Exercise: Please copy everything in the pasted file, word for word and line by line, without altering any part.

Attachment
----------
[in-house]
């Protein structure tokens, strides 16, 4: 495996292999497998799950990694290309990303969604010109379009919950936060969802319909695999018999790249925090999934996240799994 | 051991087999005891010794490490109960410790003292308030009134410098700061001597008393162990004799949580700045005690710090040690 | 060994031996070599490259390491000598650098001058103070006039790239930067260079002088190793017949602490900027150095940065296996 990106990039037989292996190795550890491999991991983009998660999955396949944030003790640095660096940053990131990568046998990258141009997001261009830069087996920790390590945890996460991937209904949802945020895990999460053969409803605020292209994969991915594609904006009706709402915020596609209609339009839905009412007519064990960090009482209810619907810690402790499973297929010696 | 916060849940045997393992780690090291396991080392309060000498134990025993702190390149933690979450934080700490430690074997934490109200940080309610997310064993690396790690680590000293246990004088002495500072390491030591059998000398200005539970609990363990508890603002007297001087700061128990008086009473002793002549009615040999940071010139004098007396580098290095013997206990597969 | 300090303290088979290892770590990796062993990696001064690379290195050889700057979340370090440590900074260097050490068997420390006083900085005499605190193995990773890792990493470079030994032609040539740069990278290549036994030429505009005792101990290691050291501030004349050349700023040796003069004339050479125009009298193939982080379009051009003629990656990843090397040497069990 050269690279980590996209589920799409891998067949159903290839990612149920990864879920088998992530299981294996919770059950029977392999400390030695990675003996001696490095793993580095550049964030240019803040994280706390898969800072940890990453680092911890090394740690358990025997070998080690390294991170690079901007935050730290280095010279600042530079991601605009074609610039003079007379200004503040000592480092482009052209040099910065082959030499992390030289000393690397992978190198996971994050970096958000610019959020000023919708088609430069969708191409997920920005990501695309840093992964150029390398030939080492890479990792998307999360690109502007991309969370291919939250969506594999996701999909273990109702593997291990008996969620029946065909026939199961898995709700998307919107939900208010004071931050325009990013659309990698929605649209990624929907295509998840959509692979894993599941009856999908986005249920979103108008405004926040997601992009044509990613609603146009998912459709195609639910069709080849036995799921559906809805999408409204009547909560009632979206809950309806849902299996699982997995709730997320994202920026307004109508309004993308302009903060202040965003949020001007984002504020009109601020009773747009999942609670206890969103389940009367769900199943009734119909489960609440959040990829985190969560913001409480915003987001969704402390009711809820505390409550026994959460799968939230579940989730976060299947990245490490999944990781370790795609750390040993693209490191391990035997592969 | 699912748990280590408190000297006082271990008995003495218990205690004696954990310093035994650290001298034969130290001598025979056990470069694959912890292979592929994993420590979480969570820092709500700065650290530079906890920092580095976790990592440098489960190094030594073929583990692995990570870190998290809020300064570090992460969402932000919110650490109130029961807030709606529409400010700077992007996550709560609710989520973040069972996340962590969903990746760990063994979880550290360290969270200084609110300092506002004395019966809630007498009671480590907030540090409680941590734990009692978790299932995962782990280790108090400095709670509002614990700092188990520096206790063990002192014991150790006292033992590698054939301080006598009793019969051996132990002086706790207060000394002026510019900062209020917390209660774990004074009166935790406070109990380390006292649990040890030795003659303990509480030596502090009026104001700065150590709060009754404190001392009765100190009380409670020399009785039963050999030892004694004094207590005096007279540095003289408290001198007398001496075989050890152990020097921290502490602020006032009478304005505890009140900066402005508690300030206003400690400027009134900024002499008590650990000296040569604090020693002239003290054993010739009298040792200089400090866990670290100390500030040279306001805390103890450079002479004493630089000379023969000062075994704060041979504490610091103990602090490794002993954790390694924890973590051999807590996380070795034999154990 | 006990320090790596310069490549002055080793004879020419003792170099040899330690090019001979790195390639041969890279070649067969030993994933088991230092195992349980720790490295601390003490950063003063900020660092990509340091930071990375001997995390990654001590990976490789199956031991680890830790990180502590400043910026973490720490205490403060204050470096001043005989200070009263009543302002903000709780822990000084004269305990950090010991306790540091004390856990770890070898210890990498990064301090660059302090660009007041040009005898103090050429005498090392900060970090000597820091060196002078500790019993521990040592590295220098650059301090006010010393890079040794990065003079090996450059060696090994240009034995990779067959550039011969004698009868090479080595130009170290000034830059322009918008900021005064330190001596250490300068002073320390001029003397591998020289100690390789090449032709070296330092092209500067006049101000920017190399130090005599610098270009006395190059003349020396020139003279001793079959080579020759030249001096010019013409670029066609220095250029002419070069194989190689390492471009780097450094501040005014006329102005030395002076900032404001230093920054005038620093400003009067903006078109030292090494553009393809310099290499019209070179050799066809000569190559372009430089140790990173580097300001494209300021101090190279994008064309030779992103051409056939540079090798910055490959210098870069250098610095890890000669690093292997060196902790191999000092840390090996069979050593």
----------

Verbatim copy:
[in-house]
């Protein structure tokens, strides 16, 4: 495996292999497998799950990694290309990303969604010109379009919950936060969802319909695999018999790249925090999934996240799994 | 051991087999005891010794490490109960410790003292308030009134410098700061001597008393162990004799949580700045005690710090040690 | 060994031996070599490259390491000598650098001058103070006039790239930067260079002088190793017949602490900027150095940065296996 990106990039037989292996190795550890491999991991983009998660999955396949944030003790640095660096940053990131990568046998990258141009997001261009830069087996920790390590945890996460991937209904949802945020895990999460053969409803605020292209994969991915594609904006009706709402915020596609209609339009839905009412007519064990960090009482209810619907810690402790499973297929010696 | 916060849940045997393992780690090291396991080392309060000498134990025993702190390149933690979450934080700490430690074997934490109200940080309610997310064993690396790690680590000293246990004088002495500072390491030591059998000398200005539970609990363990508890603002007297001087700061128990008086009473002793002549009615040999940071010139004098007396580098290095013997206990597969 | 300090303290088979290892770590990796062993990696001064690379290195050889700057979340370090440590900074260097050490068997420390006083900085005499605190193995990773890792990493470079030994032609040539740069990278290549036994030429505009005792101990290691050291501030004349050349700023040796003069004339050479125009009298193939982080379009051009003629990656990843090397040497069990 050269690279980590996209589920799409891998067949159903290839990612149920990864879920088998992530299981294996919770059950029977392999400390030695990675003996001696490095793993580095550049964030240019803040994280706390898969800072940890990453680092911890090394740690358990025997070998080690390294991170690079901007935050730290280095010279600042530079991601605009074609610039003079007379200004503040000592480092482009052209040099910065082959030499992390030289000393690397992978190198996971994050970096958000610019959020000023919708088609430069969708191409997920920005990501695309840093992964150029390398030939080492890479990792998307999360690109502007991309969370291919939250969506594999996701999909273990109702593997291990008996969620029946065909026939199961898995709700998307919107939900208010004071931050325009990013659309990698929605649209990624929907295509998840959509692979894993599941009856999908986005249920979103108008405004926040997601992009044509990613609603146009998912459709195609639910069709080849036995799921559906809805999408409204009547909560009632979206809950309806849902299996699982997995709730997320994202920026307004109508309004993308302009903060202040965003949020001007984002504020009109601020009773747009999942609670206890969103389940009367769900199943009734119909489960609440959040990829985190969560913001409480915003987001969704402390009711809820505390409550026994959460799968939230579940989730976060299947990245490490999944990781370790795609750390040993693209490191391990035997592969 | 699912748990280590408190000297006082271990008995003495218990205690004696954990310093035994650290001298034969130290001598025979056990470069694959912890292979592929994993420590979480969570820092709500700065650290530079906890920092580095976790990592440098489960190094030594073929583990692995990570870190998290809020300064570090992460969402932000919110650490109130029961807030709606529409400010700077992007996550709560609710989520973040069972996340962590969903990746760990063994979880550290360290969270200084609110300092506002004395019966809630007498009671480590907030540090409680941590734990009692978790299932995962782990280790108090400095709670509002614990700092188990520096206790063990002192014991150790006292033992590698054939301080006598009793019969051996132990002086706790207060000394002026510019900062209020917390209660774990004074009166935790406070109990380390006292649990040890030795003659303990509480030596502090009026104001700065150590709060009754404190001392009765100190009380409670020399009785039963050999030892004694004094207590005096007279540095003289408290001198007398001496075989050890152990020097921290502490602020006032009478304005505890009140900066402005508690300030206003400690400027009134900024002499008590650990000296040569604090020693002239003290054993010739009298040792200089400090866990670290100390500030040279306001805390103890450079002479004493630089000379023969000062075994704060041979504490610091103990602090490794002993954790390694924890973590051999807590996380070795034999154990 | 006990320090790596310069490549002055080793004879020419003792170099040899330690090019001979790195390639041969890279070649067969030993994933088991230092195992349980720790490295601390003490950063003063900020660092990509340091930071990375001997995390990654001590990976490789199956031991680890830790990180502590400043910026973490720490205490403060204050470096001043005989200070009263009543302002903000709780822990000084004269305990950090010991306790540091004390856990770890070898210890990498990064301090660059302090660009007041040009005898103090050429005498090392900060970090000597820091060196002078500790019993521990040592590295220098650059301090006010010393890079040794990065003079090996450059060696090994240009034995990779067959550039011969004698009868090479080595130009170290000034830059322009918008900021005064330190001596250490300068002073320390001029003397591998020289100690390789090449032709070296330092092209500067006049101000920017190399130090005599610098270009006395190059003349020396020139003279001793079959080579020759030249001096010019013409670029066609220095250029002419070069194989190689390492471009780097450094501040005014006329102005030395002076900032404001230093920054005038620093400003009067903006078109030292090494553009393809310099290499019209070179050799066809000569190559372009430089140790990173580097300001494209300021101090190279994008064309030779992103051409056939540079090798910055490959210098870069250098610095890890000669690093292997060196902790191999000092840390090996069979050593």